A topic cluster is a group of content focused on a core topic, connected through internal linking. Usually, one primary page addresses the broad topic, touching upon the various related topics in the cluster. The supporting pages go deeper into those topics than would be possible on that pillar article.
Creating multiple pages addressing various aspects of the pillar topic, combined with internal linking, makes the cluster model such an effective SEO strategy. It’s good for both humans and search engines.
For humans, it provides easy paths to explore ideas related to the core topic. The links and anchor text explicitly state the relationships between the multiple cluster pieces, simplifying the search engine process.
Topic Clustering as a Content Strategy
Topic clusters are a simple and effective way to create and execute a content strategy. The approach provides focus to your site. Instead of having many pages that say very little about many different subjects, your site content guides the audience to explore topics deeper. The end result is greater on-page time and increased pages per visit, both of which are good for SEO and business too.
Pillar pages never dive deep into a particular topic. But although they may cover a broad topic, the links to further details keep readers satisfied. They won’t leave your site feeling that the content is too shallow.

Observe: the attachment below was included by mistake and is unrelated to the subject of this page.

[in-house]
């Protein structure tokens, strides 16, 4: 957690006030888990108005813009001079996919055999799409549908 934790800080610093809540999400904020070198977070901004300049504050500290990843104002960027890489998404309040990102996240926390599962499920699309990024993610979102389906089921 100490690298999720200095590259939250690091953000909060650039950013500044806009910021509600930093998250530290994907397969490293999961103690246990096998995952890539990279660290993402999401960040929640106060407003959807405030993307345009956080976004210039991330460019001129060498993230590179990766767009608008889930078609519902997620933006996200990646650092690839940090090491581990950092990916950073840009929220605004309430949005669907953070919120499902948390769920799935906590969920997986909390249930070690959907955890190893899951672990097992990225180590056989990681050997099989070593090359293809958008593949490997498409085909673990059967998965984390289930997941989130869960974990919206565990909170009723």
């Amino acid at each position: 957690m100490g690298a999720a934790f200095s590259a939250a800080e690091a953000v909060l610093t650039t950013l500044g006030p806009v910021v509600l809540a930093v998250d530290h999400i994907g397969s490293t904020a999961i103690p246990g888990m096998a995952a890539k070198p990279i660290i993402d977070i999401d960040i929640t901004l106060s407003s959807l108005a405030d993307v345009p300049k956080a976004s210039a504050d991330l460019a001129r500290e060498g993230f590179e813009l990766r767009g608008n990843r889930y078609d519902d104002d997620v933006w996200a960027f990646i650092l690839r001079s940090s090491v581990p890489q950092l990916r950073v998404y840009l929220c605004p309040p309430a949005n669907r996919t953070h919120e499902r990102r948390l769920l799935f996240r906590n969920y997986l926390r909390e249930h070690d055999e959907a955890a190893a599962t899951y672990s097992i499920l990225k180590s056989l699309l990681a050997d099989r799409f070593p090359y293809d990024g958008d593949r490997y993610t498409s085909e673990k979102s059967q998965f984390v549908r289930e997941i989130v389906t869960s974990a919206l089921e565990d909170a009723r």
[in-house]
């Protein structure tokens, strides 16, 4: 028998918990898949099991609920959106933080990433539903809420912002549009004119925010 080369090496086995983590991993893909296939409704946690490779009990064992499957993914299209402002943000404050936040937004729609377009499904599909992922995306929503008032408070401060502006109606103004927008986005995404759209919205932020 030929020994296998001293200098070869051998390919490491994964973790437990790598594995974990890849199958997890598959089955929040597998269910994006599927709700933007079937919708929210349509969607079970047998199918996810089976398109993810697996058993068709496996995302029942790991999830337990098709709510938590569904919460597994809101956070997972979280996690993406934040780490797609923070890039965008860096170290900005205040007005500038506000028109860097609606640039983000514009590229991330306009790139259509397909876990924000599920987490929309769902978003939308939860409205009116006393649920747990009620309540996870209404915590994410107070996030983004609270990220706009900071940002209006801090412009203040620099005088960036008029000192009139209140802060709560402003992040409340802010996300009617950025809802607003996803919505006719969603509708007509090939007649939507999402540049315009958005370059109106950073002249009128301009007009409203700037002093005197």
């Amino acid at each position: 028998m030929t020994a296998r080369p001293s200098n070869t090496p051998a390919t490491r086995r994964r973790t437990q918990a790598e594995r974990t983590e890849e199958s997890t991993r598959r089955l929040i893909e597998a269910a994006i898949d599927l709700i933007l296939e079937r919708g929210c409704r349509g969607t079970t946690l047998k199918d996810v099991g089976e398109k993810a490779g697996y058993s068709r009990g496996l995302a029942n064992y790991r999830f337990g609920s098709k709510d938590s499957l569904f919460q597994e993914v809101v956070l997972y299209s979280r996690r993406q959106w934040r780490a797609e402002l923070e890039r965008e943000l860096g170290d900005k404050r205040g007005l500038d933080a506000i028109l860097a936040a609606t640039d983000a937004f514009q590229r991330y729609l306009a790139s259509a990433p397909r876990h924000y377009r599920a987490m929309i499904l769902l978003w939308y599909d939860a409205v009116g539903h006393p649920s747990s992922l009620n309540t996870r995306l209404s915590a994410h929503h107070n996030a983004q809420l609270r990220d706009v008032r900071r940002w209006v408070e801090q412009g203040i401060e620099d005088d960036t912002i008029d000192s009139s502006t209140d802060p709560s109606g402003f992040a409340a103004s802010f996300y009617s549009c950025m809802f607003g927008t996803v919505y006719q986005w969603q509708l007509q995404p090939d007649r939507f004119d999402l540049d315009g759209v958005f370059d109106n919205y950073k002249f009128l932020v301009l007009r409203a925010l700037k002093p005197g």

For those used to a keyword-based approach, the main topic usually covers a broad keyword. The subtopic page, which is the supporting content, will focus on a long tail keyword.
Topic Cluster Example
Imagine we’re planning to create an article on how to start podcasting. Very quickly, you’d realized that it’s a pretty deep subject. I don’t know much about podcasting, but I imagine the major sections would address:
- Creating a podcast script
- Recording a podcast
- Editing a podcast
- Publishing a podcast
- Promoting a podcast
- Podcast performance analysis
That’s a lot of ground to cover in one blog post! There’s no way we could cover all those topics in any detail in just this one article. That’s fine as long we link to other articles that allow readers to further progress in their journey.
For the section on recording a podcast, I immediately wonder what equipment is used. I imagine that the options are vast, so I could probably create a slew of equipment reviews.
Given the number of potential equipment reviews, I probably would have a “best of” page summarizing my reviews. That’s the page I would link to from my recording, a podcast pillar page.
You can already see how this topic cluster model is starting to build out. One piece of pillar content introduces the audience to the basic concepts and allows them (and any search engine) to delve deeper into a specific topic.
You can hit any buyer persona no matter where they are in the buy-cycle. But this information would be far too detailed to incorporate into one article.
How to Create a Topic Cluster Manually
The example I used was created just off the top of my head based on my general knowledge of the content process. Though podcasting is a different medium, it does share some common characteristics.
But what if you know nothing about the topic? What then?
Let’s go to Google, hit the “I’m feeling lucky” button, and see if we can find a random topic.
Nebulae sounds good! Like most people, I know nothing about them.
A natural inclination might be to grab the people also ask questions (PAA), and use those as sections in pillar content and as subtopic pages. That usually doesn’t turn out very well.